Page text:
“When the conduct of men is designed to be influenced, persuasion, kind, unassuming persuasion, should ever be adopted. It is an old and true maxim ‘that a drop of honey catches more flies than a gallon of gall.’ So with men. If you would win a man to your cause, first convince him that you are his sincere friend. Therein is a drop of honey that catches his heart, which, say what you will, is the great high road to his reason, and which, when once gained, you will find but little trouble in convincing his judgment of the justice of your cause, if indeed that cause really be a just one.”
– Abraham Lincoln, 1842
On Tuesday, Benjamin Netanyahu, the Israeli Prime Minister, followed in the shadow of Winston Churchill in addressing a joint session of the U.S. Congress for the third time, in a very public effort to counter the negotiations being conducted between the U.S., Britain, France, Russia, China, and Germany regarding Iran’s nuclear development program.
Many view these negotiations on track to give sanction to what Iran has already accomplished in its weapons program and to allow a ten-year window of financial help — requiring the withdrawal of financial sanctions — in return for a strategic alliance in the Middle East.
Churchill’s first address was barely three weeks after the U.S. was attacked by Japan and brought formally into World War II. Churchill spoke on behalf of a soon-to-be-saved nation, believing that America’s entry into the war meant the eventual defeat of the Germany.
His other two addresses focused on the end of WWII and the burgeoning Cold War. In each case, it is fair to say that Sir Winston understood that his speech was political and thus aimed at informing and affecting public opinion about the very real dangers and what should be done about them.
The Israeli Prime Minister, speaking on behalf of a threatened nation, began his address by feigning naivety. “I deeply regret that some perceive my being here as political. That was never my intention.” With all due respect to the Prime Minister, everyone listening understood the irony. His speech was intended to be political. It had to be. The sole purpose in his speech is to sway public opinion, in the U.S. and Europe, towards the Israeli perspective.
The Prime Minister recognizes two obvious facts: The U.S. is in a position to either work for or against Israeli security interests, and the other five nations – Britain, France, Russia, China, and Germany — do not fully share the Israeli concern about what may come from a financially strong and nuclear Iran.
Netanyahu fully recognizes that some sort of deal with Iran is on the horizon and that the devil will be in the details.
He made a very basic claim for justice, based upon what is known about the negotiations and the 36 years of rule under the religious zealots in control of Iran. During this period there has been no political freedom, an effective takeover of the four weakest countries in the region — Lebanon, Syria, Iraq, and Yemen — as well as support for terrorists who have killed untold thousands.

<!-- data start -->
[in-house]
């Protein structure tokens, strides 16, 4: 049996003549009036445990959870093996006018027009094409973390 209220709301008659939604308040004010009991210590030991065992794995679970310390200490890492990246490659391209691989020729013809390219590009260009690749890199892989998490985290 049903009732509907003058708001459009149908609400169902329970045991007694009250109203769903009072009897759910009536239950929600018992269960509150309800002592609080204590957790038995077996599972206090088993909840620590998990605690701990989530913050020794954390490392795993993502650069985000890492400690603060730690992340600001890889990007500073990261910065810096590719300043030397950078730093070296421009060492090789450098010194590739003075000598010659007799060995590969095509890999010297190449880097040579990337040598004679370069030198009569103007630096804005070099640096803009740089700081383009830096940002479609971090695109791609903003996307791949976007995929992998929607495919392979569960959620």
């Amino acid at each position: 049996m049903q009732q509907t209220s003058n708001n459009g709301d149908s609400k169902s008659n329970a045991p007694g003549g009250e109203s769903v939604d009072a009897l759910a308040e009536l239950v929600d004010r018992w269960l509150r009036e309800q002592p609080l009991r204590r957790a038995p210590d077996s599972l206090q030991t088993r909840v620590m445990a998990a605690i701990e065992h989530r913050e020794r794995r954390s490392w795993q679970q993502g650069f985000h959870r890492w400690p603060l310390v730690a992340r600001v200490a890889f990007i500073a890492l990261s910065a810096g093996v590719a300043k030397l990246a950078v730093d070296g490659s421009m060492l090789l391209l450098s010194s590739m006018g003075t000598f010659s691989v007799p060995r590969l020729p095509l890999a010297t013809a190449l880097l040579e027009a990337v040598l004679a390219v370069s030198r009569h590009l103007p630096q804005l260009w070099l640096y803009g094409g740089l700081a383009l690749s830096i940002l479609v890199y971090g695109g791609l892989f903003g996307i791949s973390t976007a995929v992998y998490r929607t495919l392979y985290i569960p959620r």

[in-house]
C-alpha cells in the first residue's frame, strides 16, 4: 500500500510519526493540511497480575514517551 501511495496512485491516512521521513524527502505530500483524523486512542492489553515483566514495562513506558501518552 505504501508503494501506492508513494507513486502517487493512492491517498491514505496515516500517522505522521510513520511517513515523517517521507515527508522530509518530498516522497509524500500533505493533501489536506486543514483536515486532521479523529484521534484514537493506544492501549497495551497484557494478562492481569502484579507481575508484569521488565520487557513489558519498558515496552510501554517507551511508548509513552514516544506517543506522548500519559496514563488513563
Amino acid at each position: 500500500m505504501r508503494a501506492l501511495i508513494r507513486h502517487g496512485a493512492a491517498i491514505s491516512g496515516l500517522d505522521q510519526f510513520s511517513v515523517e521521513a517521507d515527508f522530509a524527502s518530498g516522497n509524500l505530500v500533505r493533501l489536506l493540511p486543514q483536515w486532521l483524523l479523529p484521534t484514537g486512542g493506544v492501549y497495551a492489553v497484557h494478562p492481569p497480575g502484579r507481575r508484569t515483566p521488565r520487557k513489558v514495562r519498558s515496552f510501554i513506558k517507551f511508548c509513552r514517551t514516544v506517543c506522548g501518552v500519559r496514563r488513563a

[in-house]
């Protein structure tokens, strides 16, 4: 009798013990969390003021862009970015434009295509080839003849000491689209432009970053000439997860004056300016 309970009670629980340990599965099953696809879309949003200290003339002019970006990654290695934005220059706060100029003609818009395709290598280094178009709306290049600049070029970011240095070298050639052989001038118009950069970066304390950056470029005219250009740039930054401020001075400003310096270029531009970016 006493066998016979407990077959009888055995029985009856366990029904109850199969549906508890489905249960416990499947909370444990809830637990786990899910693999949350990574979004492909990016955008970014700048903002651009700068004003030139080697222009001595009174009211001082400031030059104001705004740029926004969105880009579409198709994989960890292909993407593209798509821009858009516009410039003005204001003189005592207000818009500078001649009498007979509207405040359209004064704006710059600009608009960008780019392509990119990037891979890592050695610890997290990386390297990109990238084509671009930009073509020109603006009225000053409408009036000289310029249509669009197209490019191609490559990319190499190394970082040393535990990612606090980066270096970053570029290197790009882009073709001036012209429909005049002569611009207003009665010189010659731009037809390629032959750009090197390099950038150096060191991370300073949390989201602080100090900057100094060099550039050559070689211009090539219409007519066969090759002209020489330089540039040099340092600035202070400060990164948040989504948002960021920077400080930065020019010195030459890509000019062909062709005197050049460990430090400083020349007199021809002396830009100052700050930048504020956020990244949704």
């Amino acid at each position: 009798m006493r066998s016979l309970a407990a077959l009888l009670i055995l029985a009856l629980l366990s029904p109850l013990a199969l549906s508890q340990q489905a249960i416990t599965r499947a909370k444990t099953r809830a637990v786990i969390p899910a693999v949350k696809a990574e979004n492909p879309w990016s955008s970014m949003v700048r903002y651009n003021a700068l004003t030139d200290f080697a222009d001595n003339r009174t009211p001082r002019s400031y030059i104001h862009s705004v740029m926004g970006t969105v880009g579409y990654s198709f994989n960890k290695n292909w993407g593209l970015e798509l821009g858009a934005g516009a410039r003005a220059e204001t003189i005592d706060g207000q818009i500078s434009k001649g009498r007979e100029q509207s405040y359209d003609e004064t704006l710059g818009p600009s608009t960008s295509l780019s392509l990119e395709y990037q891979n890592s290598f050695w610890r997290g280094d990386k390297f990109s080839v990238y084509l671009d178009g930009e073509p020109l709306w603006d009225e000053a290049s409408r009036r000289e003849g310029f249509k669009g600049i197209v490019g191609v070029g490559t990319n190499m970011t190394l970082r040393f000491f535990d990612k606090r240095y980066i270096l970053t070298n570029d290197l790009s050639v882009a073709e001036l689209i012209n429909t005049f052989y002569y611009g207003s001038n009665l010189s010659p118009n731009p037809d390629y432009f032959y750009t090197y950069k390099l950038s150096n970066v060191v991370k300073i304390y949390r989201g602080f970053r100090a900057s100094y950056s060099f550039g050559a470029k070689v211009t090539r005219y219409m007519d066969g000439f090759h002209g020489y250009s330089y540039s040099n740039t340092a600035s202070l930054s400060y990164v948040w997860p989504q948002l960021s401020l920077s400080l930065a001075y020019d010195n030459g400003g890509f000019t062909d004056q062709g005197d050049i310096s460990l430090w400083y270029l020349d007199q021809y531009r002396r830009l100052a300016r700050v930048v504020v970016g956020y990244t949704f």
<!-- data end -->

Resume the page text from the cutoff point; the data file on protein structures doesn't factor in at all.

Iran had made jihad a constitutional aim, including the destruction of Israel. There was nothing unreasonable in Netanyahu’s plea regarding a country with no respect for human rights, dignity, or freedom. That such a nation would be encouraged by the U.S. to continue building a nuclear arsenal is a virtual collaboration in the making of weapons that will likely be used against its avowed enemies, beginning with Israel and extending to the liberal democracies of the West!
It is only through affecting public opinion that Netanyahu can affect the negotiations, though it’s not the only recourse should his appeal go on deaf ears. The ultimate option is war, as the Prime Minister made clear:
“But I can guarantee you this, the days when the Jewish people remained passive in the face of genocidal enemies, those days are over. We are no longer scattered among the nations, powerless to defend ourselves.” To this he added an exclamation mark in the form of a warning, “Even if Israel has to stand alone, Israel will stand.”
In his speech before Congress, Netanyahu acknowledged respect for both the President and Secretary of State — Kerry being the principle U.S. negotiator — but by agreeing to address Congress, he had already shown that he does not trust the present administration, representing its longest and perhaps greatest ally since 1947. He does not trust Obama to protect the existence of Israel against the probable, or even possible outcomes of negotiations with Iran.
Netanyahu appealed to a shared view of human equality and freedom, a freedom that requires fundamental security. The U.S. President has intimated that the Prime Minister’s address may cause Iran to leave the negotiations and that this could lead to a wider war in the region. We shall soon know who is right.